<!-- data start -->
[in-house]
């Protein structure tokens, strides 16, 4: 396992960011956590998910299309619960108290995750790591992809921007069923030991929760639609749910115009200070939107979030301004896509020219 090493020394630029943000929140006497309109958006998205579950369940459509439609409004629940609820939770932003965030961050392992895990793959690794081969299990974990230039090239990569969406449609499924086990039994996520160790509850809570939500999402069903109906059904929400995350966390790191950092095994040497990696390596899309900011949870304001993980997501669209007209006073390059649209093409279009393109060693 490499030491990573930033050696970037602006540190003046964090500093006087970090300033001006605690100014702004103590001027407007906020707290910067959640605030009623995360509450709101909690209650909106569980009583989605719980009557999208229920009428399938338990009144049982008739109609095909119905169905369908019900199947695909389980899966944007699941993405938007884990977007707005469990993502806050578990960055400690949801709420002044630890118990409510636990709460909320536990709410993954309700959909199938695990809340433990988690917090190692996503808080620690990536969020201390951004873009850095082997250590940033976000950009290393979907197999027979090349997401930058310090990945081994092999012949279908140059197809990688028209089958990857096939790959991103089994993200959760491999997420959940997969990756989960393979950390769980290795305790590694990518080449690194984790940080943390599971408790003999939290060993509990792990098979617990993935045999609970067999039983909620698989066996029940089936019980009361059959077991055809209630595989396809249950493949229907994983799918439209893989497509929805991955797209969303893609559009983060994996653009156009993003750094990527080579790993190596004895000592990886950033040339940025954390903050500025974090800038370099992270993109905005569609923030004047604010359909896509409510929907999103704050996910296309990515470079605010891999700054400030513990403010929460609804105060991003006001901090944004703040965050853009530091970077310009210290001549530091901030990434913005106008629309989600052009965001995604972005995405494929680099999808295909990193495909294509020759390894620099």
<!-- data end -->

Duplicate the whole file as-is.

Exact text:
[in-house]
């Protein structure tokens, strides 16, 4: 396992960011956590998910299309619960108290995750790591992809921007069923030991929760639609749910115009200070939107979030301004896509020219 090493020394630029943000929140006497309109958006998205579950369940459509439609409004629940609820939770932003965030961050392992895990793959690794081969299990974990230039090239990569969406449609499924086990039994996520160790509850809570939500999402069903109906059904929400995350966390790191950092095994040497990696390596899309900011949870304001993980997501669209007209006073390059649209093409279009393109060693 490499030491990573930033050696970037602006540190003046964090500093006087970090300033001006605690100014702004103590001027407007906020707290910067959640605030009623995360509450709101909690209650909106569980009583989605719980009557999208229920009428399938338990009144049982008739109609095909119905169905369908019900199947695909389980899966944007699941993405938007884990977007707005469990993502806050578990960055400690949801709420002044630890118990409510636990709460909320536990709410993954309700959909199938695990809340433990988690917090190692996503808080620690990536969020201390951004873009850095082997250590940033976000950009290393979907197999027979090349997401930058310090990945081994092999012949279908140059197809990688028209089958990857096939790959991103089994993200959760491999997420959940997969990756989960393979950390769980290795305790590694990518080449690194984790940080943390599971408790003999939290060993509990792990098979617990993935045999609970067999039983909620698989066996029940089936019980009361059959077991055809209630595989396809249950493949229907994983799918439209893989497509929805991955797209969303893609559009983060994996653009156009993003750094990527080579790993190596004895000592990886950033040339940025954390903050500025974090800038370099992270993109905005569609923030004047604010359909896509409510929907999103704050996910296309990515470079605010891999700054400030513990403010929460609804105060991003006001901090944004703040965050853009530091970077310009210290001549530091901030990434913005106008629309989600052009965001995604972005995405494929680099999808295909990193495909294509020759390894620099």